Skeletal System Song and Lesson Plans
Teachers can use a skeletal system song to help students learn science curriculum in a way that won't be easily forgotten.
By Barbara Moseley
Sometimes you find great information in unlikely places, such as the television show "Hannah Montana." This would not be the first place I'd look for songs about science-related curriculum, but Miley Cyrus and her dad have one that can help students learn the names of the bones in the skeletal system. They wrote a perky song about the skeletal system called, “Everybody Knows the Bones.” This is not an easy song to learn, but the rewards could be great. I would suggest it for students in fourth through eighth grades.
You could also use the traditional folk song, “Dem Bones,” which most of us sang as children. This song is a good match for kindergarten through third grade. Another good introduction to this science topic for kindergarteners could be the song “Head, Shoulders, Knees and Toes.” This song gets the idea across that our body is connected and each part has its own name. Another less known song is called, “Bones” by Ron Brown. It lists several parts of the skeletal system. All in all, songs that are short, simple, and catchy are the best for memorization.
For a longer project, many students enjoy making up their own song. You can pre-select a traditional folk song and give them a list of items they need to remember, for example, the skeletal system. In creating a new song, they will inadvertently learn the material with little to no pain. For a fun song choice, try changing the lyrics to “Bad to the Bone” by George Thorogood. In fact, I would love to hear it, so please send it to me. Maybe your class could be featured on Lesson Planet.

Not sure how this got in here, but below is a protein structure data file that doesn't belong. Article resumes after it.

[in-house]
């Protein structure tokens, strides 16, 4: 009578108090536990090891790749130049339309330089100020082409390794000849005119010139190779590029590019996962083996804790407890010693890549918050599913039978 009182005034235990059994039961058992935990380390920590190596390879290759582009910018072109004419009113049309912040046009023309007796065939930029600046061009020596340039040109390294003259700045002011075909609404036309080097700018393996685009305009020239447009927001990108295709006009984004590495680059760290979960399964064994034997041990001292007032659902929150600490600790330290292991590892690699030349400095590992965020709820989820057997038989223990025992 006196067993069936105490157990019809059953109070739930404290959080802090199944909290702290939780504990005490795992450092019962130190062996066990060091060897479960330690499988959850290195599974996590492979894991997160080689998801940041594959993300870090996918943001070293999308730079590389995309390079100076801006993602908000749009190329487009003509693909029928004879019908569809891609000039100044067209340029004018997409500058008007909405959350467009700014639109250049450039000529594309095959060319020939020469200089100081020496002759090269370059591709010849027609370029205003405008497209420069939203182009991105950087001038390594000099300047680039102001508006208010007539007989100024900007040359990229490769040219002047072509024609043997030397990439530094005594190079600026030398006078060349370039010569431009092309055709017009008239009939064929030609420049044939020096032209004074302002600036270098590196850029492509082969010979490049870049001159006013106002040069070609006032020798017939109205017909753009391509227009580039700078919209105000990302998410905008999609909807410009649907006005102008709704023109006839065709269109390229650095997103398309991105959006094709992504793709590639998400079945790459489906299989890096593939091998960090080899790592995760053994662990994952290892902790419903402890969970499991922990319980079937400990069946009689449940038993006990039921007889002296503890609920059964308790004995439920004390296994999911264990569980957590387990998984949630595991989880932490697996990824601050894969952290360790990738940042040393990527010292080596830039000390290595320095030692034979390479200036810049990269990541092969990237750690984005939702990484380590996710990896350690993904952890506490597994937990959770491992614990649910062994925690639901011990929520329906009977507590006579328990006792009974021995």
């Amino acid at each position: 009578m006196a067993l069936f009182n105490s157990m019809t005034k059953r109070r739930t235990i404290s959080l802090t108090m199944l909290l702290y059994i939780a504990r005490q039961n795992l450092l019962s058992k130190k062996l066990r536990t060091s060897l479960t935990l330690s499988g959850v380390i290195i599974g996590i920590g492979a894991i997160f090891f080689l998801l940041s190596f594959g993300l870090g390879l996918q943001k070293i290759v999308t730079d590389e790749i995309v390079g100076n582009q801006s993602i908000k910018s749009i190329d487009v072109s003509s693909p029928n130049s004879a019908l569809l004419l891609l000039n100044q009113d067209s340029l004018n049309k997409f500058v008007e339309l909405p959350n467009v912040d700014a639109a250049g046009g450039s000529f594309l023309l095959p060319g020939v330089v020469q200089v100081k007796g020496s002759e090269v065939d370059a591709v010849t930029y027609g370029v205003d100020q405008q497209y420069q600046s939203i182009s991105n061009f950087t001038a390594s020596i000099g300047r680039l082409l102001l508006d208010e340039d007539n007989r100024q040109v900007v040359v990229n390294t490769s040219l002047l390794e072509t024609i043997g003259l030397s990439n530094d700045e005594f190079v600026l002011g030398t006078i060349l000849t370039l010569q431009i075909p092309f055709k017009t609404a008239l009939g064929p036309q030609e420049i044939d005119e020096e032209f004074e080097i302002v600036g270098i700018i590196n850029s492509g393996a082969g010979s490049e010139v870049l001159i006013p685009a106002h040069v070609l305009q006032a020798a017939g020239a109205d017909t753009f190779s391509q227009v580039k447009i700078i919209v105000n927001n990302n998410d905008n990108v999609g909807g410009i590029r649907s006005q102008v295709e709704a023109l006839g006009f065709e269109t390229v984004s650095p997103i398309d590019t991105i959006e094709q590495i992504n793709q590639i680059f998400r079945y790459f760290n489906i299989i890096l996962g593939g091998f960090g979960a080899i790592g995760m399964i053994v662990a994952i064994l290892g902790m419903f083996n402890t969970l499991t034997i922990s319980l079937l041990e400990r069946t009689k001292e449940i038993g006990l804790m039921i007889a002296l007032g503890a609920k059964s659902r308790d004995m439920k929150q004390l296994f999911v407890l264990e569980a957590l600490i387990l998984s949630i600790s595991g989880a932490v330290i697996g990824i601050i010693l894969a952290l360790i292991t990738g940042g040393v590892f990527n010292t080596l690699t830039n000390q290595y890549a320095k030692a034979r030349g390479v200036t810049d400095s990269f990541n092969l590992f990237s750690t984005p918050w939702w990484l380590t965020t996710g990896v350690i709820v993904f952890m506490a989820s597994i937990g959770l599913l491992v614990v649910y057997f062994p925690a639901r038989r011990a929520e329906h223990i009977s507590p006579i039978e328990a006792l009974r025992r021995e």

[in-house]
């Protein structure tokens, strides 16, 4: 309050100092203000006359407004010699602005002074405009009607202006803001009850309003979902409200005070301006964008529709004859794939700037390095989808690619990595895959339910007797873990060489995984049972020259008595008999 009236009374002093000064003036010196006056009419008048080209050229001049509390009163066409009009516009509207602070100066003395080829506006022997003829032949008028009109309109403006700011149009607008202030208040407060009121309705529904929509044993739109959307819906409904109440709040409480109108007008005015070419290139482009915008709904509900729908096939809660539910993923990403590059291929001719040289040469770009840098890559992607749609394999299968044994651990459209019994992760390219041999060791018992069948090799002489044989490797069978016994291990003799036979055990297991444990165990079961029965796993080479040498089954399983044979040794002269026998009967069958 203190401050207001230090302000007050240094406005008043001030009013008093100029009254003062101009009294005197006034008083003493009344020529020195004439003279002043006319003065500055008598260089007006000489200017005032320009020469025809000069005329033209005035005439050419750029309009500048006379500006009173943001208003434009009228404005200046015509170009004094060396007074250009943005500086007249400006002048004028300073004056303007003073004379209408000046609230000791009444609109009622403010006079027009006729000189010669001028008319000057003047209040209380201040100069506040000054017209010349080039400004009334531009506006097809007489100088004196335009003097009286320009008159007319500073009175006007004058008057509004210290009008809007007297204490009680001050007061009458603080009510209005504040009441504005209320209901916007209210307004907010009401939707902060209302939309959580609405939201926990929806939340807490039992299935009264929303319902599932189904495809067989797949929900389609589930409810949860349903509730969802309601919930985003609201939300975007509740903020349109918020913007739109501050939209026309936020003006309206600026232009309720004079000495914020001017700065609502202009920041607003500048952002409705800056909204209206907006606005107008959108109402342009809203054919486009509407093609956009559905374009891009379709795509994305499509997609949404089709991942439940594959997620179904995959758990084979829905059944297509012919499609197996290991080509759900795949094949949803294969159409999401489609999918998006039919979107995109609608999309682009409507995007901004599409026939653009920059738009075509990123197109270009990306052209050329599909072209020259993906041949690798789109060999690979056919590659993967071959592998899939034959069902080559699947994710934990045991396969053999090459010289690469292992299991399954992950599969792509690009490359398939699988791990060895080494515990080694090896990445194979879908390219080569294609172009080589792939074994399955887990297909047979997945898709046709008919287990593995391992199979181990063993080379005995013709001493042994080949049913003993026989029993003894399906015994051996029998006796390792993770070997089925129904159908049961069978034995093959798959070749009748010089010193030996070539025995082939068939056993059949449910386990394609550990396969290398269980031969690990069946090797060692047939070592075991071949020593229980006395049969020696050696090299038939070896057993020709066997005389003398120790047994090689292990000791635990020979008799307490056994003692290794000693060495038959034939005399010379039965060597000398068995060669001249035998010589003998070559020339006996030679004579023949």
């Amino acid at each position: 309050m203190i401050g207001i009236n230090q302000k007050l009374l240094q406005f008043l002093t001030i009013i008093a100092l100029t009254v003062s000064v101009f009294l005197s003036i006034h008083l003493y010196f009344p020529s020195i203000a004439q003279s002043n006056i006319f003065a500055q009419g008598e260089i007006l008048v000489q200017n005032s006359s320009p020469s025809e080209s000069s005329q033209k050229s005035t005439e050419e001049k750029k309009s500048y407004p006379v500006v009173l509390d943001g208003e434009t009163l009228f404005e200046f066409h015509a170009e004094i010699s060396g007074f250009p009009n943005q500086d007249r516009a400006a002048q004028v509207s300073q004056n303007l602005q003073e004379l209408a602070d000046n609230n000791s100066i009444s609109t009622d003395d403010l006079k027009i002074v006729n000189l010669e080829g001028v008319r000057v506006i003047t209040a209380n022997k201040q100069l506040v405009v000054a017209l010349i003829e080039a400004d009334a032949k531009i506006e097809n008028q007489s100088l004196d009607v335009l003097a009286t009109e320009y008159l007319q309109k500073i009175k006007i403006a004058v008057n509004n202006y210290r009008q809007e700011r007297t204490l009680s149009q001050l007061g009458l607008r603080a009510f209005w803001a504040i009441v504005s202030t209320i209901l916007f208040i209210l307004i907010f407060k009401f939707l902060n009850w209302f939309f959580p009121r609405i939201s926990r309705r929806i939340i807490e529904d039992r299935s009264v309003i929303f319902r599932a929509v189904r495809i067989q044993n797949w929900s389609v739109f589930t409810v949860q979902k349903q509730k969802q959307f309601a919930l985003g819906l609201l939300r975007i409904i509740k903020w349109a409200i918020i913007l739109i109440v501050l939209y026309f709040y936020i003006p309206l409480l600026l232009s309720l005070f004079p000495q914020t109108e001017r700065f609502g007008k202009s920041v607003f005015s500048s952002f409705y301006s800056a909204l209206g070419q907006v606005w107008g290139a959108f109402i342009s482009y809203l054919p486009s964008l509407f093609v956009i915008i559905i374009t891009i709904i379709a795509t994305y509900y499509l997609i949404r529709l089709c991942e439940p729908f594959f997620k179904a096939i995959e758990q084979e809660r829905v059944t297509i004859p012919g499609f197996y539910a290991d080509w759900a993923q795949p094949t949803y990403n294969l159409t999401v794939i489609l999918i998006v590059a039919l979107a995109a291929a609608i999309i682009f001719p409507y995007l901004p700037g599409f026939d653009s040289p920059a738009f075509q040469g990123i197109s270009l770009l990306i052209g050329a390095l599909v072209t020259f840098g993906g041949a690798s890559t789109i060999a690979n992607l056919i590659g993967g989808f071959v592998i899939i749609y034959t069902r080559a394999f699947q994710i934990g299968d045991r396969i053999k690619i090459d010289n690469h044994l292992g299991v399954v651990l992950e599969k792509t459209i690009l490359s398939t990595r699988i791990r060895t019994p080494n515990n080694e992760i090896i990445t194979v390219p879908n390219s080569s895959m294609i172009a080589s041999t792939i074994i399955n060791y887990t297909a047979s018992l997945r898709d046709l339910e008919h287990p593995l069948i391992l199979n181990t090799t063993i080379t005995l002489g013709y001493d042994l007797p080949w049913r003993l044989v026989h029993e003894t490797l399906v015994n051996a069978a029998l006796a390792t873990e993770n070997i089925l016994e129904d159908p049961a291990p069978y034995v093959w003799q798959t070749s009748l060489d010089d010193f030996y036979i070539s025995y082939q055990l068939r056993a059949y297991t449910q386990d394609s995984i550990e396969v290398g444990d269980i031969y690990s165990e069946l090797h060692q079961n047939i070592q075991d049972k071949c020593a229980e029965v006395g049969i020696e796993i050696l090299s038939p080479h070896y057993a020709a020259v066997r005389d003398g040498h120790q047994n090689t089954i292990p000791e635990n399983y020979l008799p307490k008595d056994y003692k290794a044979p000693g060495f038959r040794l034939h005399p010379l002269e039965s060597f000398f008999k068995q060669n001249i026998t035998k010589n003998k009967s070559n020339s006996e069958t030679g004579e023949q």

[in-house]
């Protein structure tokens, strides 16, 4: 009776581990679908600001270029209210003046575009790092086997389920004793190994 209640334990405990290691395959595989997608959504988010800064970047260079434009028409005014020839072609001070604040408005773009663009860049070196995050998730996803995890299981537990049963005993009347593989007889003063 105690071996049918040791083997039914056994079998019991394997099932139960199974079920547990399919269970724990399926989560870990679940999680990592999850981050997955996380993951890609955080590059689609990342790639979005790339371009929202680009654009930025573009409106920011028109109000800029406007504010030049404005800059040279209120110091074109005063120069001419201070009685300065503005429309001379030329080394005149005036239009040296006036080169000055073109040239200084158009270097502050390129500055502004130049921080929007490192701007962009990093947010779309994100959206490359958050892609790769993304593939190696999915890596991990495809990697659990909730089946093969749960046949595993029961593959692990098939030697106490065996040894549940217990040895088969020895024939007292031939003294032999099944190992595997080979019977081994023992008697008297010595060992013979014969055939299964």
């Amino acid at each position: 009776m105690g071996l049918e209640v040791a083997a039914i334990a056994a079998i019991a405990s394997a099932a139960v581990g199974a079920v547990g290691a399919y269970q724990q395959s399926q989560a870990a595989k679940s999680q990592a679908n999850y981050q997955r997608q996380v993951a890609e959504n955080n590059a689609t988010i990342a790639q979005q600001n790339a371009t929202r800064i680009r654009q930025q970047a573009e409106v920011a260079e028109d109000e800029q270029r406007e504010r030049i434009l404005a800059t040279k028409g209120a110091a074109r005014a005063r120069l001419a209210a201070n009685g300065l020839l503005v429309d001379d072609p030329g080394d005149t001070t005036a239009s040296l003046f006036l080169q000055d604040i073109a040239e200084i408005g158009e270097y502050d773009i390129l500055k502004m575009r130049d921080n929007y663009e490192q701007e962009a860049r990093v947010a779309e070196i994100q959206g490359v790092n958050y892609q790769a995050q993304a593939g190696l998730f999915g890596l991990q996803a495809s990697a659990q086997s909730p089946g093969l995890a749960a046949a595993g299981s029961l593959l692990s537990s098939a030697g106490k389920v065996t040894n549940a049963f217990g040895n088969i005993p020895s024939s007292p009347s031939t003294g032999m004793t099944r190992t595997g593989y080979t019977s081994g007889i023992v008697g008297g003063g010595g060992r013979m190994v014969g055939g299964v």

There are many ways to learn about the skeletal system including puzzles, games, art, and music. Having fun and making things enjoyable for the student and teacher is always best. Below are some suggested lesson plans about the skeletal system.
Skeletal System Activities And Lesson Plans:
Body System: Students identify the major organs of the body, such as the heart, lungs, and brain and describe their primary function. This is an activity good for younger students.
Dem Bones: Students feel and draw the bones in their bodies. They compare their drawings to those of their peers. Students make a tent from a bed sheet. Supports needed to make the tent work are compared to the bones of their bodies.
Head, Shoulders, Knees and Toes: Students gain a greater understanding of the anatomy and physiology of the muscular system, the skeletal system and connective tissue.
It's All About Me: Students examine the five major body systems (lesson found under first grade/science). They complete a Body Book, construct a paper skeleton, examine x-rays, view demonstrations of muscles, simulate the circulatory system, and conduct an experiment regarding the digestive system.
The Mozart Effect: Students investigate the effect music has on short term memory. They graph on a spreadsheet how retaining knowledge in a biology classroom can be improved by performing experiments to music.